Charges dropped in boy's death

April 04, 1994|By Laura Lippman | Laura Lippman,Sun Staff Writer Sun staff writer Jay Apperson contributed to this article.

Murder charges against a New York parolee stemming from the East Baltimore shooting death of 10-year-old Tauris Johnson have been dropped by the city state's attorney, but the man remains jailed on federal drug charges.

Baltimore State's Attorney Stuart O. Simms confirmed yesterday that his office allowed the murder charge against Nathaniel J. Dawson to be dismissed at Friday's preliminary hearing. He declined to give the reason, maintaining that the case was being pursued "with vigor."

Sgt. Gary Childs, a city police homicide detective who investigated the shooting, said yesterday, "With regard to his involvement in the Tauris Johnson murder, Nathaniel Dawson will go to trial." He would not elaborate.

Asked if he dropped the murder charges as part of a legal strategy linked to federal prosecution of Dawson in a cocaine conspiracy case, Mr. Simms said: "I don't think anyone should infer anything. At the appropriate time, I will have more to say."

There is a precedent for introducing evidence of violent behavior in federal drug trials, which can bring sentences comparable to those in a state murder trial.

Still, word that the state's murder case had been dropped plunged Tauris Johnson's family into despair. His sister, 14-year-old Precious Johnson, said their father, William Morton, broke down when he told the family.

"My father told me Saturday," Precious said last night. "He didn't really explain it -- all he said was they dropped the charges and he started crying."

Tauris was playing football near his East Baltimore home on Nov. 4 when, according to police, he was caught in the cross-fire between warring drug dealers. As a black car sped down Regester Street, a passenger fired a semiautomatic handgun. From the sidewalk, another man fired back. Tauris was struck once in the head.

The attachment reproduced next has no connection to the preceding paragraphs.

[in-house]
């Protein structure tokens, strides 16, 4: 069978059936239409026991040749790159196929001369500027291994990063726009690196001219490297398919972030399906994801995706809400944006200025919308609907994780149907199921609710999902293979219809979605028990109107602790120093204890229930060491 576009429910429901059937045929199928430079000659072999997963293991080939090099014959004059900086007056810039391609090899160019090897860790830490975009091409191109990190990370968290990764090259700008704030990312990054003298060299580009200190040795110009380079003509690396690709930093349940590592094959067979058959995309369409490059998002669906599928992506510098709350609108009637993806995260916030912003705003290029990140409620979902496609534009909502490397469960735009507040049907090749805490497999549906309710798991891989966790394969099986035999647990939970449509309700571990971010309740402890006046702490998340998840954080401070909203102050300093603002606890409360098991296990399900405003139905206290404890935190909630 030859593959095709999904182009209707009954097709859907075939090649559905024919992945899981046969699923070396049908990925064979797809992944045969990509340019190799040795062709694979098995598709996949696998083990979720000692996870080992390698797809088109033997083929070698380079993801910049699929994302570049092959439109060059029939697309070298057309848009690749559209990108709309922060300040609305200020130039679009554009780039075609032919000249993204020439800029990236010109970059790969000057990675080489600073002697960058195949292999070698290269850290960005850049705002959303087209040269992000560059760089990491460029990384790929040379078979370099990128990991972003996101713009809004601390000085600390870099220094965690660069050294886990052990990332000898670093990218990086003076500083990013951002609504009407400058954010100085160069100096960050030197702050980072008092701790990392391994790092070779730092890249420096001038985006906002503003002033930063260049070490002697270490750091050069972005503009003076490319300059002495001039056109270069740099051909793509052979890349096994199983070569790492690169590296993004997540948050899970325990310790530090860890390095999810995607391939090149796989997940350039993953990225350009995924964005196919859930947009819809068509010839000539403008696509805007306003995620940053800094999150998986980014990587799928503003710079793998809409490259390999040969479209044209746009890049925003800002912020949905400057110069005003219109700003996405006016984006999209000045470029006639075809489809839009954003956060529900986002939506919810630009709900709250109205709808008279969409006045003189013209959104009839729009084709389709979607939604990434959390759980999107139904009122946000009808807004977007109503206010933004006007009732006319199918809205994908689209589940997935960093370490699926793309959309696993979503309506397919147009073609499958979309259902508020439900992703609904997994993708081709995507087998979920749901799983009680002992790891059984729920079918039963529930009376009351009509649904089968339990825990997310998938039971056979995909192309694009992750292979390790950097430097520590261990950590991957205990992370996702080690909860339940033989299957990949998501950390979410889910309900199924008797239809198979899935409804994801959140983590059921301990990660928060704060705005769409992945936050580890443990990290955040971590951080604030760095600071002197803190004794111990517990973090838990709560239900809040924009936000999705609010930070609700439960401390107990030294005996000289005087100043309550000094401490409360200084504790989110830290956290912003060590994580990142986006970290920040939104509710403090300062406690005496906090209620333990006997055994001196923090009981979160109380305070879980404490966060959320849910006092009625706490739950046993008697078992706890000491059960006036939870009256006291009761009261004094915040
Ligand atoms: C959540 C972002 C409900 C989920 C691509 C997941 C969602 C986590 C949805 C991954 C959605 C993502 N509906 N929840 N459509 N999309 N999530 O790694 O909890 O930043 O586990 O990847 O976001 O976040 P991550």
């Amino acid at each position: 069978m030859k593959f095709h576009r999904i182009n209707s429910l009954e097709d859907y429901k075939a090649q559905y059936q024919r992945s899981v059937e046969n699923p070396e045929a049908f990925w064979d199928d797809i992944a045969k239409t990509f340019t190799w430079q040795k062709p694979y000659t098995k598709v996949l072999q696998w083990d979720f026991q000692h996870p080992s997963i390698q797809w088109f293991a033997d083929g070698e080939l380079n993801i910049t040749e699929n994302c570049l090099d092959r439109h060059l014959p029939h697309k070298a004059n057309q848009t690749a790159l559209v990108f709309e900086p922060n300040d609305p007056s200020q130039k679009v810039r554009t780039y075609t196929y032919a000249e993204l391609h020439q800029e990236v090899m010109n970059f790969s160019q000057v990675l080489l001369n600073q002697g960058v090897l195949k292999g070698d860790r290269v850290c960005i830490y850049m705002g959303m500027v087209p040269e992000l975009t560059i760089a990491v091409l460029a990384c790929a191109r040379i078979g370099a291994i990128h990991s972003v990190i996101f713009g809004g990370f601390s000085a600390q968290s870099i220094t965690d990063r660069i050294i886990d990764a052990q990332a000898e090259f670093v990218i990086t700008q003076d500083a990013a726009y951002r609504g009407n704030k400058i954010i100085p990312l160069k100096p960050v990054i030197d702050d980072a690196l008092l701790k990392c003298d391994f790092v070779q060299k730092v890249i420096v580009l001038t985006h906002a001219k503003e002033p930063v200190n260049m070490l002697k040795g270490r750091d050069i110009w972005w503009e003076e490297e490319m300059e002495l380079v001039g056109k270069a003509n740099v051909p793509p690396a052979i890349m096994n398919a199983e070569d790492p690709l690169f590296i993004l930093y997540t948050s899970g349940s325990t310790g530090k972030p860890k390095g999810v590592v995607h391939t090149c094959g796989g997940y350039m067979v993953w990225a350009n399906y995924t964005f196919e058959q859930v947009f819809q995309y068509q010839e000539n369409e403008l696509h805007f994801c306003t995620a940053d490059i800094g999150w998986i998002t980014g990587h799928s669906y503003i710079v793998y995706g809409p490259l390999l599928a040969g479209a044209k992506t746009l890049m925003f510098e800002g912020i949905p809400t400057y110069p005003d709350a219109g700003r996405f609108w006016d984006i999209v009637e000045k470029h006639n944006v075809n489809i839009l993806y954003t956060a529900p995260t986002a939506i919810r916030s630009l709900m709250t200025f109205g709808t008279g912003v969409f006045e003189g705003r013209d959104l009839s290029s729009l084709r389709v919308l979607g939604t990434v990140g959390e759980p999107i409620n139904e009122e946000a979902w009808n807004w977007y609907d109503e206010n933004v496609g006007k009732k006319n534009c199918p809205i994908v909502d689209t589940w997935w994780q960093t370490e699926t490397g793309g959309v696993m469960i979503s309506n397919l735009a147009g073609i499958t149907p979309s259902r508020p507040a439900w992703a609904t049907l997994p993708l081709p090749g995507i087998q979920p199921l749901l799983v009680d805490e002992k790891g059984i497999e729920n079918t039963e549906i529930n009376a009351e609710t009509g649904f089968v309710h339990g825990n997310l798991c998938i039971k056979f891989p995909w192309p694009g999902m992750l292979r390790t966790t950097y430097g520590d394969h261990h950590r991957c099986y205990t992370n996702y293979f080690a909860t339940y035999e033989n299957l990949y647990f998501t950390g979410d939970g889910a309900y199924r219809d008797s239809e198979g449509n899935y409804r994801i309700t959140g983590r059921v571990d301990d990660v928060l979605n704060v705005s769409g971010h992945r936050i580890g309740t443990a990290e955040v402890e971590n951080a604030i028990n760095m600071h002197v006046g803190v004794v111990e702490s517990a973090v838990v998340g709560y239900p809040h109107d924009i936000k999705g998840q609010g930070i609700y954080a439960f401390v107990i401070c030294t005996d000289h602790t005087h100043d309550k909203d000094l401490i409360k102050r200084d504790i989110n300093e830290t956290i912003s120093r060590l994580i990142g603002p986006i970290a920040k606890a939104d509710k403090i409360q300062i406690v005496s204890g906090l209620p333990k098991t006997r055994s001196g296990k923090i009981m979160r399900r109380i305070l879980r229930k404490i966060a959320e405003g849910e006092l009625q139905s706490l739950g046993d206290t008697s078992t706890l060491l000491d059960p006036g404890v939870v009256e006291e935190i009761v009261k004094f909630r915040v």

In February, a witness in the case, Latisha Regina Murphy, was shot twice in the face at point-blank range. The 34-year-old East Baltimore woman once ran a "stash" house for Dawson and was scheduled to testify against him.

At the time, police said her death would not derail the case against Dawson, a paroled New York drug dealer.

Tauris was one of 353 people slain in the city last year -- a record death toll from homicide. Several other children died, and a nun was killed. But the death of young Tauris became emblematic of drug-related violence on Baltimore's streets.

A month after Tauris was killed, Dawson, 24, was arrested at a Bronx apartment. Police and federal agents said they seized 3 pounds each of cocaine and marijuana, as well as an arsenal of weapons -- including 11 handguns, a sawed-off shotgun and 3,000 rounds of ammunition.

They said they also found more than 1,000 empty crack vials and a plastic "Freddy Krueger" horror movie mask, believed to have been used in an undisclosed crime. Dawson was brought to Baltimore on Dec. 28 and remained in the city detention center last night.

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